UK Accents

What's your usual spoken accent?

  • Southern generic

    Votes: 44 28.0%
  • Southern London

    Votes: 19 12.1%
  • Welsh

    Votes: 7 4.5%
  • Midlands

    Votes: 19 12.1%
  • Northern (red rose)

    Votes: 12 7.6%
  • Northern (white rose)

    Votes: 16 10.2%
  • North-Eastern

    Votes: 15 9.6%
  • Scottish (Lowland)

    Votes: 13 8.3%
  • Scottish (Highland)

    Votes: 5 3.2%
  • Norn Iron

    Votes: 7 4.5%

  • Total voters
    157
Pulled into MRS Grobbendonk in darkness on a BAOR reinforcment exercise. I could not understand the refuelling soldiers and after a couple of exchanges asked if I could speak to an officer perhaps? Indignant voice from the darkness informs me that he was an officer Jimmie !!!
I believe that I have pulled into a few Mrs Grobben-Donks in the dark in my time - though not when married.
 
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overopensights

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In my village in Yorkshire half a century ago the ultimate verbal challenge was 'don't thee thou me'. Thee being the polite form (Sie in German, vous in French) and thou being the much more familiar and in the circumstances insulting 'du' and 'tu'. This could well be the warning that a punch-up was in the offing.
Never thought I'd give Brotherton a funny, I think it's the 3rd in a few weeks. Brotherton greetings! the nearer we get to Brexit the happier you seem to become?
 
In my village in Yorkshire half a century ago the ultimate verbal challenge was 'don't thee thou me'. Thee being the polite form (Sie in German, vous in French) and thou being the much more familiar and in the circumstances insulting 'du' and 'tu'. This could well be the warning that a punch-up was in the offing.
@Brotherton Lad,

My sister studied linguistics at university in the late 80s, which was great as I got to shag several of her friends what with being a squaddie.

I found the subject very interesting, to the extent that I have read, and even grasped some of, Chomsky.


The falling out of use of "thee/thou" has been looked at academically as part of a complex consideration of class in the UK; the gist being that a lack of easily defined status in conversation is a two edged sword, enabling cross-status discourse on the one hand but leading to Machiavellian distortions in negotiations in, say, politics and industrial relations.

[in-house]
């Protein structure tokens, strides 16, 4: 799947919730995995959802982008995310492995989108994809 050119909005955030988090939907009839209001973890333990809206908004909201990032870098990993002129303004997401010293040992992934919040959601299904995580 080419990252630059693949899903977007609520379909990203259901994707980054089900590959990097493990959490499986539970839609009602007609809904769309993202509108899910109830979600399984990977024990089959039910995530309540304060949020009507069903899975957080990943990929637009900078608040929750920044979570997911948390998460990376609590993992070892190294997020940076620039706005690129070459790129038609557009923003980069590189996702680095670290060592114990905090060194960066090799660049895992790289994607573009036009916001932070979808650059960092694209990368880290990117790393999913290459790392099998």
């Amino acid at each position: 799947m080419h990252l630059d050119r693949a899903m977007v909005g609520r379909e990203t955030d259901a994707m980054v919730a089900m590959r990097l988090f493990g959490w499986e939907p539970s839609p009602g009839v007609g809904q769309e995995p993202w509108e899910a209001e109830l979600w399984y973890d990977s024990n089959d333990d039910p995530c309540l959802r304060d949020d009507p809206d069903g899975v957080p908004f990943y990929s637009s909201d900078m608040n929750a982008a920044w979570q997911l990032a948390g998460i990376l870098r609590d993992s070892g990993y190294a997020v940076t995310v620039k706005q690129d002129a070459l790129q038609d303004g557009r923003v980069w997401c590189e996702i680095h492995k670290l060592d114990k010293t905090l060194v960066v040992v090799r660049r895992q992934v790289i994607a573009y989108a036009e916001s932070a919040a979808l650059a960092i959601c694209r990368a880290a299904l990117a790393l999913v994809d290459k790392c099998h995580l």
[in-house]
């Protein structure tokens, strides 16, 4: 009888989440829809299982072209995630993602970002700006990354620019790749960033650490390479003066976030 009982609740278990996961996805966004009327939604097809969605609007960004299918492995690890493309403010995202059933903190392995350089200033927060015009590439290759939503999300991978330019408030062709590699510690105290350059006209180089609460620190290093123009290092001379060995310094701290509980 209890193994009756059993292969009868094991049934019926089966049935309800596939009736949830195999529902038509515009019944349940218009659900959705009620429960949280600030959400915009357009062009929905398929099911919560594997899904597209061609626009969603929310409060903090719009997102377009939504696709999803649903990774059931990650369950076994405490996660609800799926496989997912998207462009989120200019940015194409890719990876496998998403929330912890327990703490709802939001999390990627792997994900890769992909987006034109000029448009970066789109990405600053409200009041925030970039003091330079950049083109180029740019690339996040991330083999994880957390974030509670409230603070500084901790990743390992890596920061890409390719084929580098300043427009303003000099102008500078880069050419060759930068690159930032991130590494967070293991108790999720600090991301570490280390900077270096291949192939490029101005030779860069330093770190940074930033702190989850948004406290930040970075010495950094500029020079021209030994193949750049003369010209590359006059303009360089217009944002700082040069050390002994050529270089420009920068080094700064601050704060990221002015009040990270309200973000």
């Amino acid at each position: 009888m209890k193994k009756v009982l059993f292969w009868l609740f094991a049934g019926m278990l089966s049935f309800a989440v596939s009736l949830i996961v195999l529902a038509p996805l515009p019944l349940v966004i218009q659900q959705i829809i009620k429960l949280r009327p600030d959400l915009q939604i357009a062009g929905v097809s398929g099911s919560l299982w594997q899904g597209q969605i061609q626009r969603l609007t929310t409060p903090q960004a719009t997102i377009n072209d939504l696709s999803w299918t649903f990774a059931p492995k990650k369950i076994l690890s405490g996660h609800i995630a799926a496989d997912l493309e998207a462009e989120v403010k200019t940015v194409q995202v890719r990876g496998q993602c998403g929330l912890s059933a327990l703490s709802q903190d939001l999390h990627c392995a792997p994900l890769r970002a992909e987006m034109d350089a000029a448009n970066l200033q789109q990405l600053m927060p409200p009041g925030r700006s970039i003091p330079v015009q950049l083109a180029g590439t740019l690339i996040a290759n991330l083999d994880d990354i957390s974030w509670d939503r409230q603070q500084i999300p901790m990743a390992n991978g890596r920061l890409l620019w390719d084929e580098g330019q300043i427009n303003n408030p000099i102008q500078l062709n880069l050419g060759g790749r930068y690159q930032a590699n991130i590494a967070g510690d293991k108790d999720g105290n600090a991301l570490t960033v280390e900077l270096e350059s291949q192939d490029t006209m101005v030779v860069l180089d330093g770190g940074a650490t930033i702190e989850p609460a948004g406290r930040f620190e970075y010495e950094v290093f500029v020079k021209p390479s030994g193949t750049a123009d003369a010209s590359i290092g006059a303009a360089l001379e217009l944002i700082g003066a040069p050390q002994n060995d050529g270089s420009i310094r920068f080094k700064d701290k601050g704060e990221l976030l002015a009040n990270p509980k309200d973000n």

I may dig some of this up; it was nigh on 30 years ago.
 

overopensights

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Book Reviewer
quite a lot of the coal valleys families can trace their forebearers back to Somerset ,
the Ebbw valley for sure,as a lot of the mines were opened by somerset men in the 1880/90s,
my own grandfather who was from Nailsea Somerset got killed by a roof collapse down Waunlwyd colliery.
Greetings Ordinaryforces! There is an A4 book on the market in and about Newport, it is called 'Valleys of Tears' it lists all the miners killed over the whole period of coal mining, and gives the details of the tragedies. . It is on sale at the Scenic Route Visitor Centre Cwmcarn. Masses of photos and detailed info.

One interesting fact is how miner's pay was cut immediately from the hour of death and the family 'thrown onto the Parish.
 

overopensights

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Book Reviewer
The other fact is colloquialisms and the use of them in different areas in the UK, for example, a Welsh Inf Company attached to the Grenadier Gds caused lots of unnecessary AF 252s to be raised. One particular instance that I witnessed was a Welsh soldier watching a Gren L/Sgt digging a hole in the ground. Welsh soldier " What are you at there butty?" He was descended on by the irate Grenadier. I intervened to explain to the irate one that the Welshman was merely implying that he was prepared to assist. Which in fact he was.
 

Goatman

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Book Reviewer

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